American political analysts and pundits are working overtime to keep themselves relevant in an era where new media has made it extremely difficult to spin the electorate. Here’s a short summary of the conventional wisdom, GOP division, from yesterday’s Christian Science Monitor (HT: RealClearPolitics):
The Giuliani campaign insists it can lose the first several contests and still win the nomination.
“What we see is there’s the possibility of two paths” to the nomination, campaign director Mike DuHaime told reporters last week. He acknowledges that the early states can help a candidate build momentum, which is why Giuliani has made some effort in those states. “But we also recognize that with so many large delegate-rich states moving up so early in the process, that it’s impossible to think that it [will] be over after only three states vote,” he says.
By dampening expectations for the early states, Giuliani is holding open the possibility of a “surprise” victory in an early state-perhaps Michigan or South Carolina, where he and Romney are neck and neck. Still, by not making the concerted, long-term effort that the early states have come to expect, Giuliani may indeed be shut out there. Yet if he still goes on to win the nomination, he will have broken the mold: Since the advent of the modern primary system in 1972, no candidate has lost the first three contests and still won the nomination.
As for Romney, the only way he can beat expectations in the early going is not just to win, but to win convincingly.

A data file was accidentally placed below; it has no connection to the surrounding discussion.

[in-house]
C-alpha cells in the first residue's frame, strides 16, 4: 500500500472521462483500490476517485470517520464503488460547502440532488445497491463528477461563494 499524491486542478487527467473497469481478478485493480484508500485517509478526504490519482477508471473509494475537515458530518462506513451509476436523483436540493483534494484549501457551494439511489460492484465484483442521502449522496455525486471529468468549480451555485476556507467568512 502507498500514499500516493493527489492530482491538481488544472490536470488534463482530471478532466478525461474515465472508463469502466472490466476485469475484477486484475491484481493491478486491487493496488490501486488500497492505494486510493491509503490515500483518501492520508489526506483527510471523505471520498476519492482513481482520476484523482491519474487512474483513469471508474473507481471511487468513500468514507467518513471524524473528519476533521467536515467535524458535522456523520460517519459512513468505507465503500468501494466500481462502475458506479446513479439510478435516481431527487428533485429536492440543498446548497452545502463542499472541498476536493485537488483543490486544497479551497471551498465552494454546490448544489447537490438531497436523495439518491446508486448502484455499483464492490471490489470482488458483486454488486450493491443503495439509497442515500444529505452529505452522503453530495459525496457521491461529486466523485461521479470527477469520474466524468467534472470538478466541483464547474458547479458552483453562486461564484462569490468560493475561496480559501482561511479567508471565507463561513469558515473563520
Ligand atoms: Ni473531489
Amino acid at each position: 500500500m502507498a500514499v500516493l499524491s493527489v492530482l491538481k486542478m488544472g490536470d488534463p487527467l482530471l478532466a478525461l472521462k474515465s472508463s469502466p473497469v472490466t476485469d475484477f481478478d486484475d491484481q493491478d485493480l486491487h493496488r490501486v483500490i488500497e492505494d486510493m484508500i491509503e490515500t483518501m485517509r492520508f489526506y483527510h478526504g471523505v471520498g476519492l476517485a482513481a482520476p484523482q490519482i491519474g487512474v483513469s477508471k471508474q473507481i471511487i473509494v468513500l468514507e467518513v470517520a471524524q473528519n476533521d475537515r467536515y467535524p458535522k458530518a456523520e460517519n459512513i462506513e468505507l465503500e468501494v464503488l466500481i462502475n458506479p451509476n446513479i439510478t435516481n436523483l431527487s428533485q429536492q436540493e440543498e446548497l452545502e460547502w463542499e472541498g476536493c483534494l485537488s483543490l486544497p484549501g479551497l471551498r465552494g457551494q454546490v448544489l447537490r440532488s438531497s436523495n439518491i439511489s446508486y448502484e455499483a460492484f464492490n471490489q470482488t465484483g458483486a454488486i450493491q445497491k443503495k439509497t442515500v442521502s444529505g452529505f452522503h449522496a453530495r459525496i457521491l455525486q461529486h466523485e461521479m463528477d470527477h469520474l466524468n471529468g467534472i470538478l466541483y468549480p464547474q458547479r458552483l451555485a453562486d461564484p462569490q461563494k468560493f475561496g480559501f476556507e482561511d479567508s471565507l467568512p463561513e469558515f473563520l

The analysis of expectations has another entry in this morning’s Los Angeles Times attack piece on Mitt Romney, “Does Perfection Have Its Price For Romney.” And Terry Eastland drills down into Huckabee’s expectations in “The Huckabee Surge
He’s running strong in Iowa, but has he peaked?”
Political analysis always looks backwards for models against which current conditions can be compared. But sometimes models are broken so decisively that the past doesn’t provide many clues. There is clearly the 9/11 break in American history, and while some on the left want to argue that the 2006 elections show concern over national security has faded, the fact remains that it is the president who controls the national security apparatus, and the issues of national security and terrorism remain foremost in the selection of a president for millions of Americans and certainly among Republicans.
There is also the impact of new media, which floods every interested voter with a volume of information never before available. This is the first GOP primary since new media arrived on the scene, and the utter powerlessness of MSM to twist the story line has yet to be fully revealed.
Republican voters believe Hillary will be the nominee and that she will be extraordinarily tough to beat.
They also know it will require an enormous amount of money and energy to beat her.
The vast majority of them know this political context limits their choices to one of two candidates: Rudy Giuliani and Mitt Romney.
There isn’t going to a stampede to Huckabee or a Fred Revival, period. If Romney can deliver three or four early wins and back it up with the cash he has amassed plus much of his own on February 5, he will be the nominee.
If he can’t, Rudy will be the nominee.
Which is why Huckabee is already fading. The conservatives who are indicating a vote for Huckabee in Iowa are the Republican partisans who will be comfortable with a Rudy-led campaign. Those who drift away from him in the next five weeks to join the already solid block of Romney voters are the true ideological conservatives unwilling to concede the leadership of the party to a pro-choice candidate, even one who has given very trustworthy assurances on judicial nominees.